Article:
Chlorination as an oxidizing agent to remove organiciron rich water. Organic iron is a compound formed from an organic acid and iron. This form is often found in water with more than 2 ppm of dissolved organic carbons (DOC). Tannins are natural organics produced by vegetation, which stain water a tea-color. Organic iron is difficult to remove and therefore, it is important to note its presence in water. Organic iron and tannins can occur in very shallow wells, or wells being affected by surface water. A complete analysis of a water sample and initial observation when the sample was drawn will give an indication of their presence. For example, a sample of water that contains organic iron may be clear when drawn at the pump and the iron may not precipitate, but it appears in a colloidal form. Organic iron and tannins can slow or prevent iron oxidation, so water softeners, aeration systems, and iron filters may not work well. Chemical oxidation followed by filtration may be an option. Chlorination can be considered as a treatment method, especially when iron exists in organic form. Chlorination breaks down the organic complexes, and the iron then may be oxidized and precipitated by aeration and pH adjustment. Chlorinating irrigation water will result in a much faster oxidation rate and it can be injected in gaseous or liquid form. Commercial irrigation contractors can install these systems. For additional information on locating irrigation contractors, contact your local Rutgers Cooperative Extension Office. Gaseous chlorine, injected from cylinders, is more effective and economical over the long run than the liquid form, but it is extremely dangerous when cylinders have to be changed, particularly if the cylinders are housed in a building. Liquid chlorine (5–15% sodium hypochlorite), a safer alternative, is injected using a variable ratio injector. Liquid chlorine losses strength over time and hence, the injection rate must be increased. It is recommended to inject liquid sodium hypochlorite continuously at a rate of 1 ppm for each 1 ppm of iron in the irrigation water. Mixing liquid sodium hypochlorite in water results in the formation of hypochlorous acid (HOCL) and hydroxyl ions (OH), a reaction that raises the pH of the water. The amount of HOCl that will be present in solution, and thus active, will be larger at lower pH levels (more acidic conditions). At pH 8, only about 22% of the chlorine injected will be in the active HOCl form, at pH 7, about 73% will be in the HOCl form, and at pH 6, about 96% will be in the HOCl form. Hypochlorous acid reacts with iron in solution and oxidizes the ferrous iron into the ferric form. The ferric iron then becomes the insoluble ferric hydroxide as a precipitate. Chlorine should be injected before the filters so that these precipitates may be trapped in the filters. Chlorine may react with some metal and plastic components of irrigation systems. Therefore, always check with the manufacturer or supplier of system components to identify any potential problems before beginning a chlorine injection program. The water can be tested for free chlorine using an inexpensive D.P.D. (diethyl-phenylene-diamine) test kit. A swimming pool kit at the end of the irrigation line or riser can be used but it should measure free chlorine. Many pool test kits measure only total chlorine. Chlorination should be followed by filtration when organic complexes of iron are present in water. Caution should be exercised when chlorination is selected as a method for iron removal in irrigation water because some plants are sensitive to chlorine, naming a few: crapemyrtle, dogwood, hibiscus, hydrangea, juniper, rhododendron, rose, sugar maple, spruce, and viburnum.

Other products for sequestering iron in water. Examples known to the authors include: Di-Solv® (Flo-Tec Inc., Largo, Florida), a negatively charged compound can be added to irrigation water to eliminate mineral buildup, a nourishment source for bacterial growth. The use of Di-Solv® reduces plugged emitters due to biological contaminants. Another product by the same company is Aqua-Solv®, a chemical compound that sequesters iron, calcium, and manganese ions. Similar products may be available from other suppliers. Effective application depends upon equipment availability and concentration of iron or other problem mineral content.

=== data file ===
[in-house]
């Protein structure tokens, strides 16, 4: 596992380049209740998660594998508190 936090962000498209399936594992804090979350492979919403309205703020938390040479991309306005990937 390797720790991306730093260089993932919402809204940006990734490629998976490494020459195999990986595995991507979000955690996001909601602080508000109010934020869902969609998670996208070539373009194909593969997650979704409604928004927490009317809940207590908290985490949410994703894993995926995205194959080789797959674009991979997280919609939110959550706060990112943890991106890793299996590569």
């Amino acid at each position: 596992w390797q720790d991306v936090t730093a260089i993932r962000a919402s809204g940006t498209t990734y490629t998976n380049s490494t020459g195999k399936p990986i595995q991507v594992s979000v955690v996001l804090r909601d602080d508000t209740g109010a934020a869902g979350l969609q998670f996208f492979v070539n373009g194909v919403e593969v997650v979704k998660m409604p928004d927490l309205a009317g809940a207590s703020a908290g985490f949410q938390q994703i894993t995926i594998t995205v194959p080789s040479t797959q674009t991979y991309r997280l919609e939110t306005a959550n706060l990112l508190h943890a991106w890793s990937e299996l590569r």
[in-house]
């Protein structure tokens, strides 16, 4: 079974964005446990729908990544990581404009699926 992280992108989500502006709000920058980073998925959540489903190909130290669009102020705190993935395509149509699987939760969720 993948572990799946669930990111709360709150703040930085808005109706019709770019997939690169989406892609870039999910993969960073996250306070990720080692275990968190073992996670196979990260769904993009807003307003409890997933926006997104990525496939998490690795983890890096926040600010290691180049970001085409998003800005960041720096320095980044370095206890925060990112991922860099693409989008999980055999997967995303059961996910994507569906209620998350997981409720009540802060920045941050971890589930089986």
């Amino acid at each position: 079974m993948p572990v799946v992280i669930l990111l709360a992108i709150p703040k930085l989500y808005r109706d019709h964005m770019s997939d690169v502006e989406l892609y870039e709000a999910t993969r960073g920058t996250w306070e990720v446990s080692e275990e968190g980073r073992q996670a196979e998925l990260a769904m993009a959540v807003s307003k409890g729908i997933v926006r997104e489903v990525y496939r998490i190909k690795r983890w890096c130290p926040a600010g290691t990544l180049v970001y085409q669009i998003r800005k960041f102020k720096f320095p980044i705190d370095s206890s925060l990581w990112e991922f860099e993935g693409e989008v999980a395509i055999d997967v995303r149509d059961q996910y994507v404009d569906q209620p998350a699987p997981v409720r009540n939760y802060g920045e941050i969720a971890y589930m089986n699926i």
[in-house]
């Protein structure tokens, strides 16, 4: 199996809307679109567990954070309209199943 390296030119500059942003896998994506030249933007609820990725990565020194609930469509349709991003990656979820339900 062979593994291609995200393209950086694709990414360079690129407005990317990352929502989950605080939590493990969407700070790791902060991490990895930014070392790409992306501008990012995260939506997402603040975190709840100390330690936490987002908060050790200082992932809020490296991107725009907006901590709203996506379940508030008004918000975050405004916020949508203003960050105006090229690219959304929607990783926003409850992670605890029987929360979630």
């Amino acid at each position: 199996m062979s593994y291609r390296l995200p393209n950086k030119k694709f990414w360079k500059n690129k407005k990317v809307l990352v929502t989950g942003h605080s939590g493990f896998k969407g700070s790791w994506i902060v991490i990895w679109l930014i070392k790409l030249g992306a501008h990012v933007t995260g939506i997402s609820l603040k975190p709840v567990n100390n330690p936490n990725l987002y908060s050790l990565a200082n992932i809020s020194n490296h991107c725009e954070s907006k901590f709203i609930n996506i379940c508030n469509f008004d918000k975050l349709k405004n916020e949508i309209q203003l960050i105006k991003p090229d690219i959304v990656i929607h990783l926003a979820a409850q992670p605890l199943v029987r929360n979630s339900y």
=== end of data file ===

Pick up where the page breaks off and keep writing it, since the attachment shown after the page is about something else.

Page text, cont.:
Iron Testing Kits. Irrigation water can be tested for iron levels (0–10ppm) using a simple test kit. Examples known to these authors include an inexpensive, simple, easy, and safe CHEMets® colormetric iron test kit. The kit contains 30 individual tests, vaccum-sealed ampules, plus comparators. Similarly, a multi parameter test kit (hardness, pH, and iron) such as Hach® Model: HA-62A (100 tests) can be used for testing iron in water in the range of 0–10ppm, whereas, Hach® Iron model IR-18 measures iron in water when iron concentration is below 5ppm. Other quick testing kits (48 individual tests) that measure ferrous iron concentration (test kit code 8052-310) or ferrous plus ferric forms (test kit code 8052-311) in the range of 0–10ppm can be found at the Analyticon Instruments Corporation® (Springfield, NJ). La Motte® Model P-61 code 4447 is another test kit that can be used for testing iron (0.5–10.0ppm) in agricultural water supplies. Similar kits may be available from other suppliers.

References

  • Barry, B. Early Settlers Made Iron Here. www.state.nj.us/pinelands/infor/iron.html. Accessed on 16 June, 2005.
  • Braul, L. 1998. Treating High Iron, Manganese, Sulfate, and Sodium Levels. Prairie Water News. Vol 6 No. 1.
  • Clark, G. A., and A. G. Smajstrla. 2002. Treating Irrigation Systems with Chlorine. CIR1039, Fla. Coop. Ext. Ser., Univ. Fla., Gainesville.
  • Nakayama, F. S., B. J. Boman, and D. J. Pitts. Maintenance. In Microirrigation for Crop Production. Accessed on 16, June 2005.
  • Natural Resource, Agriculture, and Engineering Science (NRAES). 1996. Water and Nutrient Management for Greenhouses. 102pp.
  • Storlie, C. 1997. Treating Drip Irrigation Systems with Chlorine. Rutgers Cooperative Research and Extension Fact Sheet, FS795. njaes.rutgers.edu/pubs/publication.asp?pid=FS795.
  • Storlie, C. 1995. Controlling Bacteria, Algae, and Weeds in Irrigation Ponds. Rutgers Cooperative Research and Extension Fact Sheet, FS796. njaes.rutgers.edu/pubs/publication.asp?pid=FS796.
  • Thomas, J. G. 2001. Irrigation Water Quality Guidelines for Mississippi. Mississippi State University Extension Service. Publication 1502. http://msucares.com/pubs/publications/p1502.htm.
  • Vance, D. B. 2002. Iron: The Environmental Impact of a Universal Element. http://2the4.net/iron.htm.

Mention or display of a trademark, proprietary product, or firm in text or figures does not constitute an endorsement by Rutgers Cooperative Extension and does not imply approval to the exclusion of other suitable products or firms.

December 2005


  1. Rutgers
  2. Executive Dean of Agriculture and Natural Resources
  3. School of Environmental and Biological Sciences
Rutgers New Jersey Agricultural Experiment Station